Recent analysis of brain tissue of early MS patients obtained through biopsies has added more evidence for the theory that MS may begin in the outer layer of the brain and work its way into the deep interior. This new premise suggests that gray matter, the outer covering of the brain called the cortex, and the fluid that surrounds and cushions it, is where MS originates, not in the bulky white matter that composes most of the brain's core. In addition to showing that the cortex is involved early in the disease, researchers speculate it may even be the initial target of the disease.
"We already recognized before this study that the cortex -- the superficial layer where cells control memory, attention, and other key pathways in the nervous system -- was involved in MS. But most of what we knew came from autopsy studies, from patients who had longstanding disease, 30 to 50 years," said Dr. Claudia Lucchinetti, a professor of neurology at the Mayo Clinic in Rochester, Minn.
Lucchinetti and her colleagues analyzed brain tissue of early MS patients obtained through biopsies. The tissue was primarily white matter, but about one-fourth of the biopsies (138 of 563 patient screenings) also included tiny fragments of cortex. The scientists used that tissue as the focus of their study.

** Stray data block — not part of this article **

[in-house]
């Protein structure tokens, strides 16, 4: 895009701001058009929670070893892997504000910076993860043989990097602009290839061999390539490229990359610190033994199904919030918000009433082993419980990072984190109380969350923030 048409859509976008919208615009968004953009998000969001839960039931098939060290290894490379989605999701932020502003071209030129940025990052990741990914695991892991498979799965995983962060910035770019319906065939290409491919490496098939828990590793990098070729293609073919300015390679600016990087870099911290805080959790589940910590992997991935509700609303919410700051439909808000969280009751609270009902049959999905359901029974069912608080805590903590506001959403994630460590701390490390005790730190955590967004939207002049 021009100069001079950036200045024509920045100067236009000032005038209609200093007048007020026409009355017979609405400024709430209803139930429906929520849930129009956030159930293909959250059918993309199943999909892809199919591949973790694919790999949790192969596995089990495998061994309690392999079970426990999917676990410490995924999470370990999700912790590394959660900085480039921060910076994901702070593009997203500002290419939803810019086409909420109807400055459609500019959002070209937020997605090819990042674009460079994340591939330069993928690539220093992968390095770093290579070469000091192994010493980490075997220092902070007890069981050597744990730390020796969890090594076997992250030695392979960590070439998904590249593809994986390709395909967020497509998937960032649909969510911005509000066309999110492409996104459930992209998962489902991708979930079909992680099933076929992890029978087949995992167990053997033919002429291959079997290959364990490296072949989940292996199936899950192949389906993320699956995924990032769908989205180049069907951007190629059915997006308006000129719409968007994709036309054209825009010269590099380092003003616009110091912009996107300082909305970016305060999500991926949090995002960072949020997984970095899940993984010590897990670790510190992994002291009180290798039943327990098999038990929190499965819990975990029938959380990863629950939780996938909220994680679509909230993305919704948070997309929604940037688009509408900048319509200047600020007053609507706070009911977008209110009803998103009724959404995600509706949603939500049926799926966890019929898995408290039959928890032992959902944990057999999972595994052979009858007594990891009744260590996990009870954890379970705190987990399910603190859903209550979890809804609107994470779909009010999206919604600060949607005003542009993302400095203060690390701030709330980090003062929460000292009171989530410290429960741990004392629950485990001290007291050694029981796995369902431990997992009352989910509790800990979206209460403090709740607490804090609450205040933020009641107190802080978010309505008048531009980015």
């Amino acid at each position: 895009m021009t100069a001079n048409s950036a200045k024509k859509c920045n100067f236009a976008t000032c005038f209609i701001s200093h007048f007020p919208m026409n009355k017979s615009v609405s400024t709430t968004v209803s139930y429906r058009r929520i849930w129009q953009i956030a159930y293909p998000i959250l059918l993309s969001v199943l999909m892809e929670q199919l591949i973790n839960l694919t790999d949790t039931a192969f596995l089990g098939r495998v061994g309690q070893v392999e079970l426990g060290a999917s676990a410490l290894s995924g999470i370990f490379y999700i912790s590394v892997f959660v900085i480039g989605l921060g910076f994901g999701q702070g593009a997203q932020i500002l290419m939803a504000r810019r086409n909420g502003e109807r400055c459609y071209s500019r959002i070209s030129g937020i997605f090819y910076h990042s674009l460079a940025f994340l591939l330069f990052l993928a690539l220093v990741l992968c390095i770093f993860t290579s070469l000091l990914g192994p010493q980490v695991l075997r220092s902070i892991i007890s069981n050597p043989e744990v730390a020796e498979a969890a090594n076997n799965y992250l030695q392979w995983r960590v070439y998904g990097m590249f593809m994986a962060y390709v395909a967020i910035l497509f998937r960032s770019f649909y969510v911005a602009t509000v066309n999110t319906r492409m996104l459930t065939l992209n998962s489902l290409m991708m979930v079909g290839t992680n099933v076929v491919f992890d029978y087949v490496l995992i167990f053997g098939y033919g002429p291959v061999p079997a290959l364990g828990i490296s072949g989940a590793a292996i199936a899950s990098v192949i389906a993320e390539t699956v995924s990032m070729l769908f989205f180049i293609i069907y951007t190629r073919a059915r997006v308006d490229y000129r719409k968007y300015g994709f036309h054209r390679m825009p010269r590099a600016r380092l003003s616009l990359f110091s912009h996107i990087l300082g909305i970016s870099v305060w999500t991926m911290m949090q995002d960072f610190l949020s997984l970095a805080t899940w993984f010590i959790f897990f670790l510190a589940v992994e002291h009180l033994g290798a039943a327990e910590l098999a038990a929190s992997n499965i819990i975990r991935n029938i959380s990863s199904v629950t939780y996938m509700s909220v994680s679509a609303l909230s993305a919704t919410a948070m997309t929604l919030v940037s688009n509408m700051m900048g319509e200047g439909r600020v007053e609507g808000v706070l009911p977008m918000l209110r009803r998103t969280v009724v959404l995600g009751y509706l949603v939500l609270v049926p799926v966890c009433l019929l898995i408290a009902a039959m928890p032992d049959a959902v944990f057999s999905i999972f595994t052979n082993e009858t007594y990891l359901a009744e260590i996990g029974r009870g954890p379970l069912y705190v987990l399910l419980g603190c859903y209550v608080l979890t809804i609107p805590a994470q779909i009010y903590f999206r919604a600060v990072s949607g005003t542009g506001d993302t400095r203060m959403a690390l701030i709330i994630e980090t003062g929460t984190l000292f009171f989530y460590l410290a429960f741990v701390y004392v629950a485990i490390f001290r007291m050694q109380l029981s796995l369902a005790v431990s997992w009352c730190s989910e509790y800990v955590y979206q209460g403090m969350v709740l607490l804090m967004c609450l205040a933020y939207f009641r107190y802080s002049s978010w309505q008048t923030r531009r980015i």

The cortical tissues were viewed on a microscopic level. "The early lesions were highly inflammatory," said Lucchinetti, whose research is published in the Dec. 8 issue of the New England Journal of Medicine.
The authors also noted that inflammation was also present in the meninges, the protective membranes that cover the surface of the brain and spinal cord, and was strongly associated with inflammation in the cortex tissue.
Though the researchers say the additional study will help to better understand and track MS, it will have no immediate implication for MS care.